The secret waiting list of veterans needing medical care at a Phoenix healthcare facility for vets is a disgrace if not criminal. The list was apparently created to hide the fact that veterans were waiting months to see a doctor for treatments. It is alleged that 40 veterans died due to the delay in medical care although a yet to be completed review so far has found that 17 of those deaths were not due to a delay in treatment. But this doesn’t excuse the use of secret waiting lists and withholding of medical treatment.
Now there are allegations that other VA hospitals might also have kept secret waiting lists to make their numbers look better. Members of Congress are demanding change and accountability at the U.S. Department of Veterans Affairs and rightfully so.
Republicans have particularly jumped quickly on this and have hurried to get in front of the cameras. After all, the exposure comes on President Obama’s watch and the GOP finally has a real scandal of some significance to hammer the Administration.
But we have Americans dying every day in this country from a lack of medical care…not because they were put on a secret waiting list but because they are on no waiting list at all.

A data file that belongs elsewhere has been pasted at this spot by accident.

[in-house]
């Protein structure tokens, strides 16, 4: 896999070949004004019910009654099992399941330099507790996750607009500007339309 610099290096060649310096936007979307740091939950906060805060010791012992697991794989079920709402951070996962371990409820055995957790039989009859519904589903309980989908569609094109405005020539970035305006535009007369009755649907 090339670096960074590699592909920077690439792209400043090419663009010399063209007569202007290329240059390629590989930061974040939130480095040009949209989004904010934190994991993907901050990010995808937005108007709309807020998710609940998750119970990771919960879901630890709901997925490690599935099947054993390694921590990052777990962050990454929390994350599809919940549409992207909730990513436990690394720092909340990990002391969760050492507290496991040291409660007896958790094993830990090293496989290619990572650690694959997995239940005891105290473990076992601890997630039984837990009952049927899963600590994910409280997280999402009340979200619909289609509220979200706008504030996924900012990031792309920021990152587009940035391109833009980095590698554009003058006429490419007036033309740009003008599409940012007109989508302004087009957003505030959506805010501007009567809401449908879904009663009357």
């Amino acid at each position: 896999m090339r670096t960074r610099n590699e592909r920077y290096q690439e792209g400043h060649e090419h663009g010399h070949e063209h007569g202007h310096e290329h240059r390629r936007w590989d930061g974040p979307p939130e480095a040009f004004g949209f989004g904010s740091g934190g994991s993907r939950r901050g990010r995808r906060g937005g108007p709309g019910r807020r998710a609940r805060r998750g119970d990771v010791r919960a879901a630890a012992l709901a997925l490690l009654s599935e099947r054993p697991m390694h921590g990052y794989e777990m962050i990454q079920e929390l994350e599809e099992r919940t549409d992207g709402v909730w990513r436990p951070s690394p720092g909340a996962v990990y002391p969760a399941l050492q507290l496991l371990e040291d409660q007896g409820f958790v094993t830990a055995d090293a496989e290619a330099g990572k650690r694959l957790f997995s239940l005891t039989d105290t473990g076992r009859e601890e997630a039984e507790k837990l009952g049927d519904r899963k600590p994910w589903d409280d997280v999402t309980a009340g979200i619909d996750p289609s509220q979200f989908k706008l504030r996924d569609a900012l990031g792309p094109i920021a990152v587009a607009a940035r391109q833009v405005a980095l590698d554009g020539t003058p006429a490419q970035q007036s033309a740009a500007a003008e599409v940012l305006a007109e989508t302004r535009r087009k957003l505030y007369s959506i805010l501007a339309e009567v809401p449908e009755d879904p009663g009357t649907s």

These Americans, many of them veterans also, are the unfortunate ones living in states that have refused to expand Medicaid under the Affordable Care Act. Most of these states, like South Carolina, have Republican Governors who simply will not make this healthcare available to their very low-income citizens simply out of partisanship and hatred of “Obamacare”.
Some of these uninsured are dying because they are not receiving medical care as a new study reveals. The health impact of the nearly universal health insurance program in Massachusetts, which was the model for the Affordable Care Act, clearly shows that having health insurance saves lives. Lauren Sausser of the Charleston Post and Courier covered this study.
A new study published recently in the Annals of Internal Medicine suggests health insurance offers more than just peace of mind. In Massachusetts, researchers found health care reform was associated with decreased mortality. For every 830 newly insured residents, one death was prevented. The results were more dramatic in poorer counties with higher rates of uninsured residents.
We are not yet certain that veterans may have died because they did not receive timely medical care. But we are now certain that low-income Americans are dying for lack of medical care in states that have not expanded Medicaid to these needed citizens.
Yes, we all honor our veterans and want them to receive the medical services they deserve. Are our low-income citizens not also deserving of such compassion, respect and medical care that can save their lives? Where is the outrage?